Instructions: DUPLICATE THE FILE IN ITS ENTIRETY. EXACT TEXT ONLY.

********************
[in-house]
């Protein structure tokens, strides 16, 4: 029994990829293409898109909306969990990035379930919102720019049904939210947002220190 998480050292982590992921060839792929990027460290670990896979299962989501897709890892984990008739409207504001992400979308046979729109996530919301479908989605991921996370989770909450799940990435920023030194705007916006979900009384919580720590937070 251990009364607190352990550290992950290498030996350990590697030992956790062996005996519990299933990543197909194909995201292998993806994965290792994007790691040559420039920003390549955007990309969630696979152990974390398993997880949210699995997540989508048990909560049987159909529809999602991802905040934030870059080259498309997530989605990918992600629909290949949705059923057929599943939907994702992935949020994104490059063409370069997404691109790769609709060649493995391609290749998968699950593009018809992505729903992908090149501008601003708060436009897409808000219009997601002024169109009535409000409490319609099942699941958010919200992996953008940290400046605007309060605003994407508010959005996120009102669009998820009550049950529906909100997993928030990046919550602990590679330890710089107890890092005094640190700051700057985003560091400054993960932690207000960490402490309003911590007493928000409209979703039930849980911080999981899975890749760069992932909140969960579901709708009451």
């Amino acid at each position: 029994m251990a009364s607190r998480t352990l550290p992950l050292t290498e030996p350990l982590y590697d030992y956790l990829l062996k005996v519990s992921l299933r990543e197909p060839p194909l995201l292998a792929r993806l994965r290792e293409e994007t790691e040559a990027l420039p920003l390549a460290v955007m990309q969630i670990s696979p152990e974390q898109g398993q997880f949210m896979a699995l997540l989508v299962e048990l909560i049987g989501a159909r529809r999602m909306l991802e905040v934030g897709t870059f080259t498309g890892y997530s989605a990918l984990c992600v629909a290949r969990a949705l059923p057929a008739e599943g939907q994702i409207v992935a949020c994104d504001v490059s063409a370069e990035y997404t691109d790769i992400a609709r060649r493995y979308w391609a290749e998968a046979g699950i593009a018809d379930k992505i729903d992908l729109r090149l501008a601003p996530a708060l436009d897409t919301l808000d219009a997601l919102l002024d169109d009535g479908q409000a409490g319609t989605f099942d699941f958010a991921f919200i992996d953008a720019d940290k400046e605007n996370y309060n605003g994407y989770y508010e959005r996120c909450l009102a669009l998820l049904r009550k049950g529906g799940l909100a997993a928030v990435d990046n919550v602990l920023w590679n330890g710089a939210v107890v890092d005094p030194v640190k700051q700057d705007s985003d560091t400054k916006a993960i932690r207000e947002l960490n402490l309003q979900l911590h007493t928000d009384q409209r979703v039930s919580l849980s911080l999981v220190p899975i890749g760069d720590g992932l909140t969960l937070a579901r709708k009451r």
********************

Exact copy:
[in-house]
């Protein structure tokens, strides 16, 4: 029994990829293409898109909306969990990035379930919102720019049904939210947002220190 998480050292982590992921060839792929990027460290670990896979299962989501897709890892984990008739409207504001992400979308046979729109996530919301479908989605991921996370989770909450799940990435920023030194705007916006979900009384919580720590937070 251990009364607190352990550290992950290498030996350990590697030992956790062996005996519990299933990543197909194909995201292998993806994965290792994007790691040559420039920003390549955007990309969630696979152990974390398993997880949210699995997540989508048990909560049987159909529809999602991802905040934030870059080259498309997530989605990918992600629909290949949705059923057929599943939907994702992935949020994104490059063409370069997404691109790769609709060649493995391609290749998968699950593009018809992505729903992908090149501008601003708060436009897409808000219009997601002024169109009535409000409490319609099942699941958010919200992996953008940290400046605007309060605003994407508010959005996120009102669009998820009550049950529906909100997993928030990046919550602990590679330890710089107890890092005094640190700051700057985003560091400054993960932690207000960490402490309003911590007493928000409209979703039930849980911080999981899975890749760069992932909140969960579901709708009451």
């Amino acid at each position: 029994m251990a009364s607190r998480t352990l550290p992950l050292t290498e030996p350990l982590y590697d030992y956790l990829l062996k005996v519990s992921l299933r990543e197909p060839p194909l995201l292998a792929r993806l994965r290792e293409e994007t790691e040559a990027l420039p920003l390549a460290v955007m990309q969630i670990s696979p152990e974390q898109g398993q997880f949210m896979a699995l997540l989508v299962e048990l909560i049987g989501a159909r529809r999602m909306l991802e905040v934030g897709t870059f080259t498309g890892y997530s989605a990918l984990c992600v629909a290949r969990a949705l059923p057929a008739e599943g939907q994702i409207v992935a949020c994104d504001v490059s063409a370069e990035y997404t691109d790769i992400a609709r060649r493995y979308w391609a290749e998968a046979g699950i593009a018809d379930k992505i729903d992908l729109r090149l501008a601003p996530a708060l436009d897409t919301l808000d219009a997601l919102l002024d169109d009535g479908q409000a409490g319609t989605f099942d699941f958010a991921f919200i992996d953008a720019d940290k400046e605007n996370y309060n605003g994407y989770y508010e959005r996120c909450l009102a669009l998820l049904r009550k049950g529906g799940l909100a997993a928030v990435d990046n919550v602990l920023w590679n330890g710089a939210v107890v890092d005094p030194v640190k700051q700057d705007s985003d560091t400054k916006a993960i932690r207000e947002l960490n402490l309003q979900l911590h007493t928000d009384q409209r979703v039930s919580l849980s911080l999981v220190p899975i890749g760069d720590g992932l909140t969960l937070a579901r709708k009451r």